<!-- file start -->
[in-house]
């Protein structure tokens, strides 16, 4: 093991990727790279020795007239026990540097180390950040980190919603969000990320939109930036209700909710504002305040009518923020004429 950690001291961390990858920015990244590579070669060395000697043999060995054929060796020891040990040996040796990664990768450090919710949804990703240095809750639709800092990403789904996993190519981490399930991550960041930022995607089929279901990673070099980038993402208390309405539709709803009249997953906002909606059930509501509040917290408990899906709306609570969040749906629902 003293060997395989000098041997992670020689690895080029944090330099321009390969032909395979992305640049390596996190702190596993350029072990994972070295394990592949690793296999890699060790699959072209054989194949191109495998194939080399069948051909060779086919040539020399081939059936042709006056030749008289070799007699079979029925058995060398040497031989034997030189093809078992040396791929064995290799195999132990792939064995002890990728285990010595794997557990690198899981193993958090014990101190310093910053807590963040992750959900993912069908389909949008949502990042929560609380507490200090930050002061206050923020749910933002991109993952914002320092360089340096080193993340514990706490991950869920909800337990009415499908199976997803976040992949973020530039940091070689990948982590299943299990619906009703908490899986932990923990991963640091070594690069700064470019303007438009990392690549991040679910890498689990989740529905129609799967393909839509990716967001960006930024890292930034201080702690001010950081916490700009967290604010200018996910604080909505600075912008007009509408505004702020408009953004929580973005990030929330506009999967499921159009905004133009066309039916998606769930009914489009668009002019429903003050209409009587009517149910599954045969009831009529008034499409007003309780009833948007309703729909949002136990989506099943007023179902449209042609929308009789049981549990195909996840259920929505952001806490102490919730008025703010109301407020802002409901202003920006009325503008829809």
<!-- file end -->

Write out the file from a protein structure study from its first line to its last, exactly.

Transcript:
[in-house]
């Protein structure tokens, strides 16, 4: 093991990727790279020795007239026990540097180390950040980190919603969000990320939109930036209700909710504002305040009518923020004429 950690001291961390990858920015990244590579070669060395000697043999060995054929060796020891040990040996040796990664990768450090919710949804990703240095809750639709800092990403789904996993190519981490399930991550960041930022995607089929279901990673070099980038993402208390309405539709709803009249997953906002909606059930509501509040917290408990899906709306609570969040749906629902 003293060997395989000098041997992670020689690895080029944090330099321009390969032909395979992305640049390596996190702190596993350029072990994972070295394990592949690793296999890699060790699959072209054989194949191109495998194939080399069948051909060779086919040539020399081939059936042709006056030749008289070799007699079979029925058995060398040497031989034997030189093809078992040396791929064995290799195999132990792939064995002890990728285990010595794997557990690198899981193993958090014990101190310093910053807590963040992750959900993912069908389909949008949502990042929560609380507490200090930050002061206050923020749910933002991109993952914002320092360089340096080193993340514990706490991950869920909800337990009415499908199976997803976040992949973020530039940091070689990948982590299943299990619906009703908490899986932990923990991963640091070594690069700064470019303007438009990392690549991040679910890498689990989740529905129609799967393909839509990716967001960006930024890292930034201080702690001010950081916490700009967290604010200018996910604080909505600075912008007009509408505004702020408009953004929580973005990030929330506009999967499921159009905004133009066309039916998606769930009914489009668009002019429903003050209409009587009517149910599954045969009831009529008034499409007003309780009833948007309703729909949002136990989506099943007023179902449209042609929308009789049981549990195909996840259920929505952001806490102490919730008025703010109301407020802002409901202003920006009325503008829809």